by Jordan Green
Six months after a ballyhooed grand opening, the tables at an outdoor market in the middle of a Winston-Salem food desert remain bare while competing farmers markets thrive across town.
Liberty Street, a thoroughfare lined with aging warehouses and auto repair businesses, runs through the heart of concentrated black poverty on the east side of Winston-Salem, wending along Highway 52 towards Smith Reynolds Airport. It’s a world apart from the city’s tech- and art-conscious downtown, where new high-end restaurants, brewpubs, galleries and parks sustain a drumbeat of collective excitement.
By measures of food access and poverty level, the area is a classic food desert, as defined by the US Department of agriculture. From the intersection of 14th and Liberty streets, it’s a mile to the Food Lion and Save-A-Lot groceries at Martin Luther King Jr. Drive and New Walkertown Road. Another Food Lion, at North Side Shopping Center, is 2.3 miles away.
To meet the US Department of Agriculture’s definition of a food desert, at least 20 percent of a census tract’s residents must be living in poverty; 67 percent of the residents in the area live below poverty. Median family income is $12,813, compared to $40,148 for the city as a whole. It would be hard to imagine a place in more dire need of healthy, affordable food.
The official opening of the Liberty Street Market last October, an event heralded with high-flown rhetoric from local elected officials, should have been a moment of renewal for an area that has been struggling to revive for decades. The diagonally placed pavilions equipped with overhead heaters — one enclosed and the other open — would be the envy of any neighborhood.
For all its promise, six months in there is no fresh produce for sale at the market, hours of operation are sporadic, only a handful of vendors have been showing up, and foot traffic is scarce.
From the very start, the project was beset by controversy. Jim Shaw, a community leader who is a political ally of Mayor Allen Joines — he co-chaired the mayor’s reelection campaign in 2013 — had expected that his nonprofit, Liberty Street Community Development Corp., would receive the contract to operate the market. While Shaw didn’t realize he would need to submit a proposal to obtain the contract, Mercedes Miller, a one-time employee of the CDC, independently submitted a proposal and was awarded the contract. When Shaw alerted city staff about the misunderstanding, the process was reopened to allow him to submit a proposal, but ultimately the city stuck with its decision to award the contract to Miller.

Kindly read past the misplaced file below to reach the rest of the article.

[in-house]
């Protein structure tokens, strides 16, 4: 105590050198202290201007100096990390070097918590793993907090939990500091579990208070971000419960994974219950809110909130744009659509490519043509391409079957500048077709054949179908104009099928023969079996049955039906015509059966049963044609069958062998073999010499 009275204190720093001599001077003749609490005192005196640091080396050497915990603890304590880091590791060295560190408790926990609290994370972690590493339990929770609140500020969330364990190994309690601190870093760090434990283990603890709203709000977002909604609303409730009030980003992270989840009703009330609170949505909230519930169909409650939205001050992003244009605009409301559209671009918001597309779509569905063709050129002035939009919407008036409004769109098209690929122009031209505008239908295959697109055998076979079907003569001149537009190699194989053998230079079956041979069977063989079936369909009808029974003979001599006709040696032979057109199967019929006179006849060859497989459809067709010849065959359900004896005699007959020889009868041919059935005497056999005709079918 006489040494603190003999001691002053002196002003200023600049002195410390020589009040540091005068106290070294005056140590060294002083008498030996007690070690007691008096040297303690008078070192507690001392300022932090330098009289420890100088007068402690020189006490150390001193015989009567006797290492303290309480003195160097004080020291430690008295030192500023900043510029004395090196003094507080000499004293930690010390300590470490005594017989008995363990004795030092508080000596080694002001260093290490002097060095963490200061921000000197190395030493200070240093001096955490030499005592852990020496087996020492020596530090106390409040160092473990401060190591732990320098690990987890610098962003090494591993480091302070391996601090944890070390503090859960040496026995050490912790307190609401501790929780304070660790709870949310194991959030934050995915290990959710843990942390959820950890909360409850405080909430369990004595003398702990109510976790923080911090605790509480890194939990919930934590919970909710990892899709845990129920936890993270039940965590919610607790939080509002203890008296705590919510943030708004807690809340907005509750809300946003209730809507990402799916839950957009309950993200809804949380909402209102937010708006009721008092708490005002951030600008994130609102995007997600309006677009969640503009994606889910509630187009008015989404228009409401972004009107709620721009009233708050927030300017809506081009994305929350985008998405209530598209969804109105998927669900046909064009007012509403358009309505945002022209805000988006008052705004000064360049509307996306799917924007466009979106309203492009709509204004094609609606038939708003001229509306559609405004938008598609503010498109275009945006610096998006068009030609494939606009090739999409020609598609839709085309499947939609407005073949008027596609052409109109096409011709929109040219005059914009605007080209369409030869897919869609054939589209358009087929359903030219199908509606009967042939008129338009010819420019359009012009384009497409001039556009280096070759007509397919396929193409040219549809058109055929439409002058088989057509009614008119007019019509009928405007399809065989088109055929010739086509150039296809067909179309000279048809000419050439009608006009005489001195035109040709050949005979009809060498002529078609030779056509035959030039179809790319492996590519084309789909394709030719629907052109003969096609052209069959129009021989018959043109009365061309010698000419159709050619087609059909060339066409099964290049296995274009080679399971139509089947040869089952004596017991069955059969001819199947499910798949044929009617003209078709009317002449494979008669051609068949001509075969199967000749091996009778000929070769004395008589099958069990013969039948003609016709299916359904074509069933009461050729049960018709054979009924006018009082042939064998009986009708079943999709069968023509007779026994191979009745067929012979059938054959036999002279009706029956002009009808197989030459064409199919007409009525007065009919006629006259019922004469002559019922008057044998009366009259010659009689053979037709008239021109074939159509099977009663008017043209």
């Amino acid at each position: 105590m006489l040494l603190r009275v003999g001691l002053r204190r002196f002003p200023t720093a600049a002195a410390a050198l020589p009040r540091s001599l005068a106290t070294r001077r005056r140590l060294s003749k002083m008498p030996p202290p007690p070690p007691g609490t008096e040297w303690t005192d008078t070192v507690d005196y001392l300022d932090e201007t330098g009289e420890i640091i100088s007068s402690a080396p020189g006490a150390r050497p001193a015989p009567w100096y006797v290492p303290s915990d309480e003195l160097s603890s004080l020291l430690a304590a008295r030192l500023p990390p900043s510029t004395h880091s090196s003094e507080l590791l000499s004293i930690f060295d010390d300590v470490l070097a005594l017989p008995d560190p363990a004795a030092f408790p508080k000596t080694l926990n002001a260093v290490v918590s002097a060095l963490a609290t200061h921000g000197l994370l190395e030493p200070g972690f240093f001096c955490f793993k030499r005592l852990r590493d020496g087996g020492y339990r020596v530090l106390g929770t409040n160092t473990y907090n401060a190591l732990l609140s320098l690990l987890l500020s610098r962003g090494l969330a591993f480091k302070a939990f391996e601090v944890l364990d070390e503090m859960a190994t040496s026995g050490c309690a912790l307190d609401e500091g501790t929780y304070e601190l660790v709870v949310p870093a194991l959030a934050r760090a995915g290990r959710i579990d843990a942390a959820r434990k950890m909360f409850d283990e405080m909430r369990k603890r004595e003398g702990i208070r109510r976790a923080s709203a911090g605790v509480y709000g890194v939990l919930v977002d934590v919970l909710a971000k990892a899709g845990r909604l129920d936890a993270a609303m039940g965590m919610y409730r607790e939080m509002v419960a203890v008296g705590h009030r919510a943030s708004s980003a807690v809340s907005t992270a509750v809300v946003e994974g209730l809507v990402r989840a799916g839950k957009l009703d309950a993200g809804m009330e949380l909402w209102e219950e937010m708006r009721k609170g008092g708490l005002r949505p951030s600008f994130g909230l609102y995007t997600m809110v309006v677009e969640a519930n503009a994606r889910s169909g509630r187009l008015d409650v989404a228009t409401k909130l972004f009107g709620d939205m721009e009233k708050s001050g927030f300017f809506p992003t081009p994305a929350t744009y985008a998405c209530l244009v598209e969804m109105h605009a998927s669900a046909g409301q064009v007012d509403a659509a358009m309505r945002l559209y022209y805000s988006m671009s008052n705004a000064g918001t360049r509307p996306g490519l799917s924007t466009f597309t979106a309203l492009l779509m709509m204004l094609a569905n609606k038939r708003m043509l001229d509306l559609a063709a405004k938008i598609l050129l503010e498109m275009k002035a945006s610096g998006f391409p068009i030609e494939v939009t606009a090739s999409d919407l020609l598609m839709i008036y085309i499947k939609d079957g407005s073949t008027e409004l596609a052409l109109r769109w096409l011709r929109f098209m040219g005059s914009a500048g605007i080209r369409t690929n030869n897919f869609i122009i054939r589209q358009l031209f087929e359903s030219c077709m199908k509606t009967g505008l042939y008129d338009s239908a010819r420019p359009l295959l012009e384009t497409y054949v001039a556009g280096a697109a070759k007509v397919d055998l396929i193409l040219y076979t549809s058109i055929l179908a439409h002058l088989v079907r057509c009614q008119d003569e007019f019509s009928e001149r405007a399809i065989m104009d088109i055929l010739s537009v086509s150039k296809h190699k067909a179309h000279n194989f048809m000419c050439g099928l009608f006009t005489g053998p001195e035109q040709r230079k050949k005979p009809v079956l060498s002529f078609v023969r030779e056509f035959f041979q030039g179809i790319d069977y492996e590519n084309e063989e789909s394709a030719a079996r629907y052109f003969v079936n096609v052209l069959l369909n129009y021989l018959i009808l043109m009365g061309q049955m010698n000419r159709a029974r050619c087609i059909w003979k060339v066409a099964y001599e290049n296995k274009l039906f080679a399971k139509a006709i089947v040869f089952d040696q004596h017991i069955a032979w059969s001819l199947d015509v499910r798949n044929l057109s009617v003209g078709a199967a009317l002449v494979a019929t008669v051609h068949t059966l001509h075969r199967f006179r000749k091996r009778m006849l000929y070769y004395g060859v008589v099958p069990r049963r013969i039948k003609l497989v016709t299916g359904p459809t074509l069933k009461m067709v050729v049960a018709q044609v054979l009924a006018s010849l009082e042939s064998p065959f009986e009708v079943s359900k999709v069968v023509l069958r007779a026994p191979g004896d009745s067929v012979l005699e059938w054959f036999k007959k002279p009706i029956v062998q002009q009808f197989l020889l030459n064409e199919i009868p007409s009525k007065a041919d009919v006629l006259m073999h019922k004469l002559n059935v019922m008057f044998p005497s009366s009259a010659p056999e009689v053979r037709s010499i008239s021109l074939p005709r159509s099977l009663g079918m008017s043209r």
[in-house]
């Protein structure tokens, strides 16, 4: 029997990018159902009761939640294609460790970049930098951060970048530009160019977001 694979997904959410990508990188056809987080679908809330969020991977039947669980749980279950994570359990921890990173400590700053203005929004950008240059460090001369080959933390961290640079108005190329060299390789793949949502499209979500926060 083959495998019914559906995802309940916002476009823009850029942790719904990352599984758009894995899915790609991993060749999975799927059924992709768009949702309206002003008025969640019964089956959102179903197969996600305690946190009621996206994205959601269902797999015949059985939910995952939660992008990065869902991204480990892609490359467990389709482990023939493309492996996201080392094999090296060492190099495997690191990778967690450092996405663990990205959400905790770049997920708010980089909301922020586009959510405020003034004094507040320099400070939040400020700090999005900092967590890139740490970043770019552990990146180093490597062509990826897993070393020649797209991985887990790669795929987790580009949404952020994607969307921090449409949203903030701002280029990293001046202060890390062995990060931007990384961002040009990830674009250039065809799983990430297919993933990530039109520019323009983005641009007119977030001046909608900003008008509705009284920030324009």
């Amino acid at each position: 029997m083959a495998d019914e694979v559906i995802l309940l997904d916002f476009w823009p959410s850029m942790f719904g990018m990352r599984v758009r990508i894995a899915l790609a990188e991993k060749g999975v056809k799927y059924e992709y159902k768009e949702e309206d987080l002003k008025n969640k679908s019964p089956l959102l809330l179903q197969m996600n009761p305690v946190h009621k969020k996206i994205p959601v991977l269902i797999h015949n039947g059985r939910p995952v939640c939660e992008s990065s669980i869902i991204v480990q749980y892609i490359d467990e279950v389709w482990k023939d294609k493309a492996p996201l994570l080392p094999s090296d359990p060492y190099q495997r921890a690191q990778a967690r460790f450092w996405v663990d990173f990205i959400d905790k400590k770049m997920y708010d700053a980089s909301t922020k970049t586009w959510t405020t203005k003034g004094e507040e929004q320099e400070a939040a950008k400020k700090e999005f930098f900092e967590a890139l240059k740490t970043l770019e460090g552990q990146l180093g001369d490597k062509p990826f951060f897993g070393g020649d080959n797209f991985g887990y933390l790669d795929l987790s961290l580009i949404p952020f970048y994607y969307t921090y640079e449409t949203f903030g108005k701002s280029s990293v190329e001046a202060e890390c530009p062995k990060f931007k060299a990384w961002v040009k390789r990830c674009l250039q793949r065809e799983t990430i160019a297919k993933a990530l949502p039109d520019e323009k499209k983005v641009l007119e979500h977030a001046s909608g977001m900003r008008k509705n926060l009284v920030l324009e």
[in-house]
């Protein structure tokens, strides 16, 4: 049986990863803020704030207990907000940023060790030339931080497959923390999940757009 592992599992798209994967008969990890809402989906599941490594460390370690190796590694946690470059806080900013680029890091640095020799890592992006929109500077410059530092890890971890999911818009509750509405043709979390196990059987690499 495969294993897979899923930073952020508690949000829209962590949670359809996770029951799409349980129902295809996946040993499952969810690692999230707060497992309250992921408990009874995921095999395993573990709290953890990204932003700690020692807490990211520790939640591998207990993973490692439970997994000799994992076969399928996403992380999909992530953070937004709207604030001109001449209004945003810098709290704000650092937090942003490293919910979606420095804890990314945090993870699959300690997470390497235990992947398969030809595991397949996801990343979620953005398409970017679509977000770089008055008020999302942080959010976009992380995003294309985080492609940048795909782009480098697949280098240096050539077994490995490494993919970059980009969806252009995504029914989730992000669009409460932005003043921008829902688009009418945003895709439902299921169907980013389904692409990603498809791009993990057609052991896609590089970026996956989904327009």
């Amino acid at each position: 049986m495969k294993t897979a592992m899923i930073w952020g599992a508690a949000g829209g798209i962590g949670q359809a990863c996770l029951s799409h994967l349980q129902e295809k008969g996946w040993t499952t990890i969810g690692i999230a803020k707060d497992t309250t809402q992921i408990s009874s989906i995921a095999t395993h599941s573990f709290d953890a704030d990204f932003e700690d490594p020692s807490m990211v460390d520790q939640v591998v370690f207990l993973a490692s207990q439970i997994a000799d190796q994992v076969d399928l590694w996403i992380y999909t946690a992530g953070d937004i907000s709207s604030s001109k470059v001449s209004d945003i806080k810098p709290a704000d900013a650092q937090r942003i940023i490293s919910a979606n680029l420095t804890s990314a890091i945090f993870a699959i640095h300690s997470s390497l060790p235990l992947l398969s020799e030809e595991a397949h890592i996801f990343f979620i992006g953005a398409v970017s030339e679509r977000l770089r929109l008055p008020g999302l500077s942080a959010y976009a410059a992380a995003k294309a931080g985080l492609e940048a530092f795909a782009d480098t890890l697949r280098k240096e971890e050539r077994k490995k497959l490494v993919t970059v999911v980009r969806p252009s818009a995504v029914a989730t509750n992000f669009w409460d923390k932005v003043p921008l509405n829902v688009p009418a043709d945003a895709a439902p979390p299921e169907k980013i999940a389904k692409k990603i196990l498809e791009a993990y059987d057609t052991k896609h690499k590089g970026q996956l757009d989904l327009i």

Shaw suggested the decision was politically motivated.
“One of the city council members did not want Liberty CDC to have it,” he said, adding that his wife supported the city council candidacy of challenger Brenda Diggs, who was unsuccessful in her attempt to unseat Mayor Pro Tem Vivian Burke two years ago. First elected in 1977 to what was then the board of aldermen, Burke represents the Northeast Ward and is recognized as the longest serving member of council in the city’s history.
Shaw left Liberty Street CDC last fall, and is now running a program to expose middle- and high-school students to the aviation industry. The board of directors decided to shut the nonprofit down rather than hire a replacement for Shaw, according to various news reports.
Assistant City Manager Ritchie Brooks, who heads the city’s community and business development department, said he didn’t recall exactly how Miller was selected, but acknowledged he was part of the process.
“I would have to go back and refresh my memory,” he said. “We were getting so many calls I came up with a script.”
He said he is familiar with the rumor that staff steered the contract to Miller in response to pressure from Burke.
“I’ve been approached several times with that,” he said. “What I have said and will continue to say is that the mayor pro tem and I never had a conversation with selecting Mercedes as the vendor. If that occurred it didn’t occur with me.”
Burke could not be reached for this story.
The city spent $37,230 in 2014 to erect a fence around the property, with the Housing Authority of Winston-Salem contributing an additional $27,770 to cover the cost of the project, according to city records. Brooks was unable to provide information about the cost of the pavilions and concrete pads.
A writer and motivational speaker, Miller cited the Chelsea Market in New York and the Historic Charleston City Market in South Carolina, as models for the Liberty Street Market in a self-penned article she provided to Triad City Beat in January. But those were only a few of the inspirations that fed her vision.
“Flashbacks of a 2010 adventure to beautiful Brazil, a 2012 business trip to Puerto Rico, a 2013 excursion to my beloved Paris — I have fond memories of all these trips,” she wrote. “What currently sticks out in my mind about each of these grand voyages — the vendor’s market.”
Her prospectus indicated the market would be designed “as a place to provide fresh fruits and vegetables in the midst of a food dessert,” while also emulating the inspirations of her international travels: “One of the great things about these markets is they have a distinct variety of vendors to pique the interest and meet the needs of those who live in the city; they also have an eclectic mix of arts, crafts, homemade jewelry and items distinct to their locale to spark the curiosity of travelers. The market here in Winston-Salem will mirror the same.”